Rigid-Flex PCB: DFM and Design Rule Considerations

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Rigid-Flex Printed Circuit Boards (PCBs) are becoming increasingly popular in various industries, from consumer electronics to aerospace and defense. While flex PCBs have been around for many years, the addition of rigid components to the mix opens up a whole new world of design possibilities.

However, designing and manufacturing rigid-flex PCBs is not without its challenges. In this blog post, we'll take a look at some of the key design and manufacturing considerations for rigid-flex PCBs, including:

  • Designing for manufacturability (DFM)
  • Ensuring compliance with design rules
  • Managing thermal issues

We'll also provide tips on overcoming some of the challenges associated with rigid-flex PCB design and manufacturing.

rigid flex pcb fabrication

Rigid flex PCB Designing for Manufacturability (DFM)

One of the most important considerations when designing rigid-flex PCBs is manufacturability. Due to the unique construction of rigid-flex PCBs, several challenges must be considered during the design process.

Some of the key challenges associated with rigid-flex PCB manufacturability include:

  • Ensuring correct registration between the Rigid and Flex layers
  • Avoiding voids in the solder joints
  • Minimizing warpage and bow

Let's take a closer look at each of these challenges.

Ensuring Correct Registration between the Rigid and Flex Layers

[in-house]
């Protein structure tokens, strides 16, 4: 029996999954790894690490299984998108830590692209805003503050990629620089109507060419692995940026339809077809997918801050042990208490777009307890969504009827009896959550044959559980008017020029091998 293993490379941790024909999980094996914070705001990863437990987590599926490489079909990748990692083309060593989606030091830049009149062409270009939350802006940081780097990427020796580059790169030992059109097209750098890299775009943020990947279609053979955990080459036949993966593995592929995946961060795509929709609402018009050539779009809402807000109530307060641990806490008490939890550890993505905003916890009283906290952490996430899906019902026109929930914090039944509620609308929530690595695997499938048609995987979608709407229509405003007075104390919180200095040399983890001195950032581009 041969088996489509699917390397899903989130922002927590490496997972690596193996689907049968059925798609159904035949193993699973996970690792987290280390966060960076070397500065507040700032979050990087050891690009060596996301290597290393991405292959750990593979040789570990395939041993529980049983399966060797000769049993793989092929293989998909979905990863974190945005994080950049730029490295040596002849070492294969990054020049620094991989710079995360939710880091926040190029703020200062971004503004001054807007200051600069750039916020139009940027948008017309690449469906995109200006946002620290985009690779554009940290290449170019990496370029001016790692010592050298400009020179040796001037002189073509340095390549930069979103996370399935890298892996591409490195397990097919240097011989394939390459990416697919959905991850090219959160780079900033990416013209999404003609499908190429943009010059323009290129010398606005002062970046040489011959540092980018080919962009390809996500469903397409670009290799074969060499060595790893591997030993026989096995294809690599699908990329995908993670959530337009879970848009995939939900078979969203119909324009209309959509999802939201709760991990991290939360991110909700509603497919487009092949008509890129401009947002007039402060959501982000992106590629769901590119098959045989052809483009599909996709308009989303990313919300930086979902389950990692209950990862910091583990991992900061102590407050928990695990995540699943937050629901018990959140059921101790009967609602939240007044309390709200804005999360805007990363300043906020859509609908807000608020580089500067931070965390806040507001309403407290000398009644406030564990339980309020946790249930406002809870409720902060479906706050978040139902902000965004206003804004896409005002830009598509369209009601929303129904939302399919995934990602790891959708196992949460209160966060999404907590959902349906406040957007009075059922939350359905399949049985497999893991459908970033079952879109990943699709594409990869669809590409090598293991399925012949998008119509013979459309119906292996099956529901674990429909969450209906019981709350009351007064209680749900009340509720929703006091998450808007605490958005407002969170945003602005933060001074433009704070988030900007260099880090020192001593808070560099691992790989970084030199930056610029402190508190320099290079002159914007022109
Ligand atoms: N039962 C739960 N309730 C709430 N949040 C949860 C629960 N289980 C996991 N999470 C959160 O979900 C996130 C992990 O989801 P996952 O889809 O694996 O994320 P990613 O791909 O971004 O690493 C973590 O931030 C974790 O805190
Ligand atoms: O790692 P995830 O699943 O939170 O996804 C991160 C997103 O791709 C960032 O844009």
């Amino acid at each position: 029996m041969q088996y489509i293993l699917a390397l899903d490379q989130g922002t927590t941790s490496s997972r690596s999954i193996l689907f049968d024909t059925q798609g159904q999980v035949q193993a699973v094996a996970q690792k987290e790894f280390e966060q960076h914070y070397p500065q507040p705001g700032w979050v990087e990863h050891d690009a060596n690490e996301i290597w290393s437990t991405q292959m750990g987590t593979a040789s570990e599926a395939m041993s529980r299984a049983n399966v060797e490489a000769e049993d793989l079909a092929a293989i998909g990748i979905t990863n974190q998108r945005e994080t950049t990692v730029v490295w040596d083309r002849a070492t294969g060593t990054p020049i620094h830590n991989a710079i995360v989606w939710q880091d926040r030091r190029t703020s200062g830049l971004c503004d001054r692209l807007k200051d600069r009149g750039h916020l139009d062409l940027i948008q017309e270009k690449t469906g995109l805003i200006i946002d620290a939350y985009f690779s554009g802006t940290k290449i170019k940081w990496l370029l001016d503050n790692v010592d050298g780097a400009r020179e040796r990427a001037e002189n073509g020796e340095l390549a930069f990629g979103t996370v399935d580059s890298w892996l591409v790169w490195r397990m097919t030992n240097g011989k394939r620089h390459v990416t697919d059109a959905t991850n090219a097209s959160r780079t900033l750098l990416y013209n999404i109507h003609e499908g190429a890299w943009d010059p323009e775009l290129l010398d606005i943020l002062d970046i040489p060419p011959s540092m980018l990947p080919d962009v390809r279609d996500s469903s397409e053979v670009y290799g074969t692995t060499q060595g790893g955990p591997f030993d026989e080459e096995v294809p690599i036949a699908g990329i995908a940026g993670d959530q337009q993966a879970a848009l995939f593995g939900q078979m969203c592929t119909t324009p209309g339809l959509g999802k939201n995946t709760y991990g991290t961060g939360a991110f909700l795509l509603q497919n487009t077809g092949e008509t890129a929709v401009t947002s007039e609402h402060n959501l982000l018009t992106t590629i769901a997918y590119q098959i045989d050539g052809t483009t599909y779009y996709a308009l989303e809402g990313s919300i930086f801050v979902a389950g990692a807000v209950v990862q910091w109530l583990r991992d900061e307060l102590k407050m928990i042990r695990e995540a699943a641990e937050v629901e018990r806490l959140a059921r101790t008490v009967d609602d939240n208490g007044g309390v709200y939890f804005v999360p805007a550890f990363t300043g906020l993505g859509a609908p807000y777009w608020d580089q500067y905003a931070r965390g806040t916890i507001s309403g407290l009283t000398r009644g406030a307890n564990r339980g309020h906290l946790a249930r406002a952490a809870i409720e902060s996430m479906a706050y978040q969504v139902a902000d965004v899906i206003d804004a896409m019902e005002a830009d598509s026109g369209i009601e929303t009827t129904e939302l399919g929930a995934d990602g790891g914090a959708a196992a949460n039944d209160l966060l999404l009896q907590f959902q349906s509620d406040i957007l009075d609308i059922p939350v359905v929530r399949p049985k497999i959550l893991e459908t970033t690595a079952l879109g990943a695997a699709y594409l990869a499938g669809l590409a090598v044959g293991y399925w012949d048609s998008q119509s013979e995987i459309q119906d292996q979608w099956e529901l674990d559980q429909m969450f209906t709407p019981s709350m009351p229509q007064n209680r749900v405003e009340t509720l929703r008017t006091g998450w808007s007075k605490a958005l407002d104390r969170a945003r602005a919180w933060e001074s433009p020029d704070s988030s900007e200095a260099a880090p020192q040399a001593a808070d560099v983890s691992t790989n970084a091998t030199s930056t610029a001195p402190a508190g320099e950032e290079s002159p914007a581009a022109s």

One of the most important aspects of rigid-flex PCB design is ensuring correct registration between the rigid and flex layers. This can be a challenge, as the two layers need to be aligned perfectly to avoid problems during assembly.

The most popular way to ensure correct registration between the rigid and flex layers is to use alignment holes. Alignment holes are small openings in the PCB that allow for alignment pins to be inserted during assembly. This ensures that the rigid and flex layers are correctly aligned before soldering.

Another way to ensure correct registration is to use fiducials. Fiducials are small, round features typically placed in the corners of the PCB. They can be used for alignment during assembly, but they can also be used for calibration during automated optical inspection (AOI).

Avoiding Voids in the Solder Joints

Another challenge associated with rigid-flex PCB design is avoiding voids in the solder joints. This can be a problem when using lead-free solders, as they tend to have a lower melting temperature and are more prone to forming voids.

There are a few different ways to avoid voids in the solder joints. The most common method is to use staggered vias. Staggered vias are small holes that are offset from one another. This helps distribute the heat evenly, preventing voids from forming in the solder joints.

In addition to this, copper pillars can also be used to avoid voids in the solder joint. Copper pillars are small posts of copper placed around the PCB's perimeter. They help conduct heat away from the solder joint, preventing voids from forming.

Minimizing Warpage and Bow with rigid-flex PCB

Another challenge when designing rigid-flex PCBs is minimizing warpage and bow. This can be an issue with larger boards, as they are more likely to warp during assembly.

There are more than one approaches that minimize warpage and bow. However, the most commonly used are stiffeners. Stiffeners are small pieces of material placed on the PCB's underside. They help to support the board and prevent it from warping during assembly.

One more way to minimize warpage and bow is to use copper fill. Copper fill is a technique that involves filling the unused areas of the PCB with copper. This helps to add rigidity to the board and prevent it from warping during assembly.

Ensuring Compliance with rigid-flex PCB Design Rules